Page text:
The current standard for restricting speech — or punishing it after it has in fact caused violence — was laid out in the 1969 case Brandenburg vs. Ohio. Under the narrower guidelines, only speech that has the intent and the likelihood of inciting imminent violence or lawbreaking can be limited.

Likelihood is the easiest test. In Afghanistan, where I have lived for most of the past decade, frustrations at an abusive government and at the apparent role of international forces in propping it up have been growing for years. But those frustrations are often vented in religious, not political, terms, because religion is a more socially acceptable, and safer, rationale for public outcry…

In Afghanistan, and in all of the Arab nations in transition, an extremist fringe is brawling for power with a more pluralistic majority. Radicals pounce on any pretext to play on religious feeling. I could pick out the signs of manipulation in Afghanistan — riots that started on university campuses where radicalized Pakistani students abound, simultaneous outbreaks in far-flung places, the sudden appearance of weapons. By providing extremists in Libya and elsewhere such an opportunity, the makers of “Innocence of Muslims” were playing into their hands.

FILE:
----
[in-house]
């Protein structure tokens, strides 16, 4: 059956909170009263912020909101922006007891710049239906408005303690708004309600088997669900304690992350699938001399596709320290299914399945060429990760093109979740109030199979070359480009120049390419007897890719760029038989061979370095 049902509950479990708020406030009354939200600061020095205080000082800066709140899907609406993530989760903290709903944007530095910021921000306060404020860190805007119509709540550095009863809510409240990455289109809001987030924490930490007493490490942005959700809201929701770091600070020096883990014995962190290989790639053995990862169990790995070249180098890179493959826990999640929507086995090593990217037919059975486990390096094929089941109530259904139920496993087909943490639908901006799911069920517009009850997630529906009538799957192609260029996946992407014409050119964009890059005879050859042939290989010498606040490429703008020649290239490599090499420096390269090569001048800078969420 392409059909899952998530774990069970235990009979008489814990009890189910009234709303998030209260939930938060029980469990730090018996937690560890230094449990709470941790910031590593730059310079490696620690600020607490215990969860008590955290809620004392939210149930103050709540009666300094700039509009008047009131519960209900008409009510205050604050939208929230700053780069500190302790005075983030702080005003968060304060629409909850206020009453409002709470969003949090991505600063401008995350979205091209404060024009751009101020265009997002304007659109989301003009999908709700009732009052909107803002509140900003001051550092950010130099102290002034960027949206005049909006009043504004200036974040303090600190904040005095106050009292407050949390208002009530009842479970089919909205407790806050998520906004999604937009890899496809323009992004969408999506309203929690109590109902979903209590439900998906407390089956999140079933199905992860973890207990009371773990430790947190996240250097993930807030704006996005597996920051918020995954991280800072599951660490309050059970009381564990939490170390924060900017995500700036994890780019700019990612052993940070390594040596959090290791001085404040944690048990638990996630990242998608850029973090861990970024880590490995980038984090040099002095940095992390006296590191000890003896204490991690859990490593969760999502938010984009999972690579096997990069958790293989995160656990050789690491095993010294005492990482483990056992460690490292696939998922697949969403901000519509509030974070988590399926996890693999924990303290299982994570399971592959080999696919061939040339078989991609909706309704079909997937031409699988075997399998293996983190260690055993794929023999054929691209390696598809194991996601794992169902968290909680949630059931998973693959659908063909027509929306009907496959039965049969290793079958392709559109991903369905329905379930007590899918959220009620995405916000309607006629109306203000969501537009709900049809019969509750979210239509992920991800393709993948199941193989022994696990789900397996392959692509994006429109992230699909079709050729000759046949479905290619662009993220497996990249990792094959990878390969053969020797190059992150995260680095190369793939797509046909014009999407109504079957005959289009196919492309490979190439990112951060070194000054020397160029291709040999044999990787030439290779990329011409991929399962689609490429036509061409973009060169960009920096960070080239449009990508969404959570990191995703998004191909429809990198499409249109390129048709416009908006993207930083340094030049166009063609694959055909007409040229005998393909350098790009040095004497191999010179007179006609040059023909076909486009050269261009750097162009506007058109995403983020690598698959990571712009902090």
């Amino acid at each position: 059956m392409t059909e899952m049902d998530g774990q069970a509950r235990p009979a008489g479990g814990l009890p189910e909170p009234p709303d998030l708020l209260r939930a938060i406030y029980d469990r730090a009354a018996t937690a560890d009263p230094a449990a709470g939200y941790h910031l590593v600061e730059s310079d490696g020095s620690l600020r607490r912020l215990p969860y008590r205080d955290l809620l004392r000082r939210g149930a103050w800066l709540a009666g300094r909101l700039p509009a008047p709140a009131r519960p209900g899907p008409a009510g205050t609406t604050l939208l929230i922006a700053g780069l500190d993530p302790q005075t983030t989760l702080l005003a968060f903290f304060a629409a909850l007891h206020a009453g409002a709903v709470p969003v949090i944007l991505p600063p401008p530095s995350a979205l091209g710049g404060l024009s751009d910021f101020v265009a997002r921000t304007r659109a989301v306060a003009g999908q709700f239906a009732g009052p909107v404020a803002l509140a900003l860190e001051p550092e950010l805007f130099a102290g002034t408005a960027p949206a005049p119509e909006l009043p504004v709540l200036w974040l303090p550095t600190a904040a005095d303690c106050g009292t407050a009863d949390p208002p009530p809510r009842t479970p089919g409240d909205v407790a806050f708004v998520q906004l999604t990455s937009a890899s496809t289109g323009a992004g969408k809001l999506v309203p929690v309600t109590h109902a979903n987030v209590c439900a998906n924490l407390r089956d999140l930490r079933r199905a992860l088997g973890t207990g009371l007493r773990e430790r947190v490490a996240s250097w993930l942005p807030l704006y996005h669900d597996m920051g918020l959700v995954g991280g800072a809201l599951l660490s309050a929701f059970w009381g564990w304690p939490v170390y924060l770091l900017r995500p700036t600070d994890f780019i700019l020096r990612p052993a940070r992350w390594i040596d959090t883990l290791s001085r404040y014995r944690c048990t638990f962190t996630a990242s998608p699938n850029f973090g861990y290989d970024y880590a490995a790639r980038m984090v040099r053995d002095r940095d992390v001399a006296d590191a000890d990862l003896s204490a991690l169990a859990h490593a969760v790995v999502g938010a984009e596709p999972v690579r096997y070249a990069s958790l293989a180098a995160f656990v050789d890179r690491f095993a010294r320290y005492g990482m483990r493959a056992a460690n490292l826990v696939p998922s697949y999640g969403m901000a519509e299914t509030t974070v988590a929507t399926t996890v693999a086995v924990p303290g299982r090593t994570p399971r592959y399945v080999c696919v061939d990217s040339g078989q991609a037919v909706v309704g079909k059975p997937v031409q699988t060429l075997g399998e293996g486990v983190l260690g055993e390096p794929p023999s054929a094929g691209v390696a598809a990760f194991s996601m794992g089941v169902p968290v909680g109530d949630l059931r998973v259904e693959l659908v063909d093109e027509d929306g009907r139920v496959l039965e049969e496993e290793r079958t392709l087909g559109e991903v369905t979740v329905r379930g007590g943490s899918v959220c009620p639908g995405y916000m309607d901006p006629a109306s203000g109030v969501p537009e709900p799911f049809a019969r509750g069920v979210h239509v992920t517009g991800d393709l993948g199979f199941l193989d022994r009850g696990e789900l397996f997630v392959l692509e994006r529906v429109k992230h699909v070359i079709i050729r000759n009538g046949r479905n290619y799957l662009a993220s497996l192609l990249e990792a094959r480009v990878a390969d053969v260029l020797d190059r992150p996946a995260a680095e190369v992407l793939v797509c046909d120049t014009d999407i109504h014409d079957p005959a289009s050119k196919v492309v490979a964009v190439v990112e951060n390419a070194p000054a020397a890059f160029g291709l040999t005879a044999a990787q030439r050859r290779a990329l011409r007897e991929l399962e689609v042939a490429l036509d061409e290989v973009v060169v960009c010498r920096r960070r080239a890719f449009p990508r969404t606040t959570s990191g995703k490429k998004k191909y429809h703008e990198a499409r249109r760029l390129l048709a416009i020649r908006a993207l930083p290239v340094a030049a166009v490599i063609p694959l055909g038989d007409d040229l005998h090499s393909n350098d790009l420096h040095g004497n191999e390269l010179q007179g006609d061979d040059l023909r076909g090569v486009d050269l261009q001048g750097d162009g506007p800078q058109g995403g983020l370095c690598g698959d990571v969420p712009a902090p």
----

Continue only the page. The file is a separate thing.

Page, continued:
As for imminence, the timeline of similar events after recent burnings of religious materials indicates that reactions typically come within two weeks. Nakoula’s video was deliberately publicized just before the sensitive date of Sept. 11, and could be expected to spark violence on that anniversary.